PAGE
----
Posted Jun 28, 2019 at
These brief thoughts were intermittently composed over the past several months and make, I think, for light summer reading. Compare these three recent news items (political and cultural symptoms of a pathological moral psychology among the powers-that-be): (i) “Federal prosecutors are pursuing criminal charges against activist Scott Daniel Warren for doing nothing more than giving food, water and shelter to migrants trekking through the desert.” “[P]rosecutors charged Warren with several counts of one of those offenses, conspiracy to transport and harbor migrants. A federal felony that could land Warren in prison for 20 years.” (ii) “President Trump has indicated that he is considering pardons for several American military members accused or convicted of war crimes, including high-profile cases of murder, attempted murder and desecration of a corpse, according to two United States officials.” (iii) Jeff Koons’ stainless steel sculpture of a rabbit (‘Rabbit’) sold at auction for $91 million. “The... Continue reading
Posted Jun 20, 2019 at
“’Human kind cannot bear very much reality,’ T.S. Eliot said [see “Burnt Norton,” Four Quartets (Harcourt, Brace and Co., 1943)]. What our psychology, too, stresses is how hard the process of self-awareness is, how painful, sometimes searingly painful [it is], to face the reality of who we are. Not that this is surprising when we remember that it was the unbearability of this pain that produced our defenses against awareness in the first place, when we began our splitting off, or repression, of aspects of ourselves [cf. the ‘fragmented’ mind, the divided self, our capacity to ‘compartmentalize,’ etc., all of which, strictly speaking, are logically distinct from, even if perhaps thought to provide some sort of evidence for, the ‘modularity of mind’ theory in cognitive science and philosophy of mind which goes back to the late philosopher Jerry Fodor [see his book, The Modularity of Mind (MIT Press, 1983)]. Part... Continue reading
Posted Jun 17, 2019 at
Moral philosophy is the mirror that self-consciousness holds to morality, and it tends to distort that which it reflects. It idealizes it. It gives it a cohesiveness or a clarity that it lacks, and it exhibits it as uniformly benign, which it isn’t. It gets away with this because it ignores or obscures the story of morality. Restored to its proper place in the life-history of the individual, morality does not, self-evidently, or even evidently, have the features that moral philosophers have given it. — Richard Wollheim, The Thread of Life (Cambridge University Press, 1984): 199. There is a set of apparently anomalous psychological activities—self-deception, akrasia, the irrational conservation of the emotions, agent regret—that present problems for theories of rational agency. Having put aside [in the first half of her book] the distinctions of faculty psychology, and having placed cognitive, rational, activities within a larger psychological context, we are in... Continue reading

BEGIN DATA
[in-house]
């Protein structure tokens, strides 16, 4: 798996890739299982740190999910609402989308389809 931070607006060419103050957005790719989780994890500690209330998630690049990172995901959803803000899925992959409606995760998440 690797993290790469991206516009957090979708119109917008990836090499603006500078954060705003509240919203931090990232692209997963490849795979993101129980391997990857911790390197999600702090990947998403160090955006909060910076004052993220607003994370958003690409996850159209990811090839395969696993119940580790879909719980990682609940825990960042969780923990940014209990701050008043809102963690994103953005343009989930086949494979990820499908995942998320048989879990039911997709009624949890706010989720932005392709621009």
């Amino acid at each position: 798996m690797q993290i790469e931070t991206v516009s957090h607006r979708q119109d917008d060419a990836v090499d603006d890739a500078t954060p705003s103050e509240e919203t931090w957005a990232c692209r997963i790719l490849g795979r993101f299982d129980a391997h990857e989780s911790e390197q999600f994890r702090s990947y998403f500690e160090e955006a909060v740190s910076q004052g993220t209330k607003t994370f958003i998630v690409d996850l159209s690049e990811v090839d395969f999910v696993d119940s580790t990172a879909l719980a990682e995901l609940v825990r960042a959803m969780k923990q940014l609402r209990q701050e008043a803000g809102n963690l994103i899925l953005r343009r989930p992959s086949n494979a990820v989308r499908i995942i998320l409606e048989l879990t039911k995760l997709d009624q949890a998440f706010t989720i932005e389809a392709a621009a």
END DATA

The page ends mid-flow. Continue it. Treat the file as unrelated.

Posted Jun 12, 2019 at
“In general, in the English-speaking world, there has been a regrettable tendency for philosophers and psychoanalysts to ignore each other. There are important exceptions. But in general there has been an intellectual splitting that has led to impoverishment on both sides. Philosophers, for their part, take seriously such notions as autonomy, authenticity, freedom and happiness in their accounts of human life and its possibilities. But it is difficult to see how these notions can be adequately addressed without taking into considerations Freud’s genetic account of how the psyche comes to be.”—Jonathan Lear “Freud revolutionized our understanding of certain forms of ‘mental trouble’ and their treatment. The kind of work that led to his discoveries obviously does not belong to philosophy. So it does not fall within the province of philosophy to tell Freud, or any other psychoanalyst, how to proceed. Yet in this matter of appreciating Freud’s discoveries and the... Continue reading
Posted Jun 7, 2019 at
I’ve substantially updated the bibliography for “transitional justice” which, together with 109 other bibliographies on diverse topics (in addition to essays, some published and unpublished work, and ‘study guides’ for a handful of religious worldviews) is available on my Academia page (to see everything there, one has to patiently scroll down the page). As with all such compilations, I welcome suggestions for additional titles (most of these lists have two constraints: books, in English). Continue reading
Posted Jun 6, 2019 at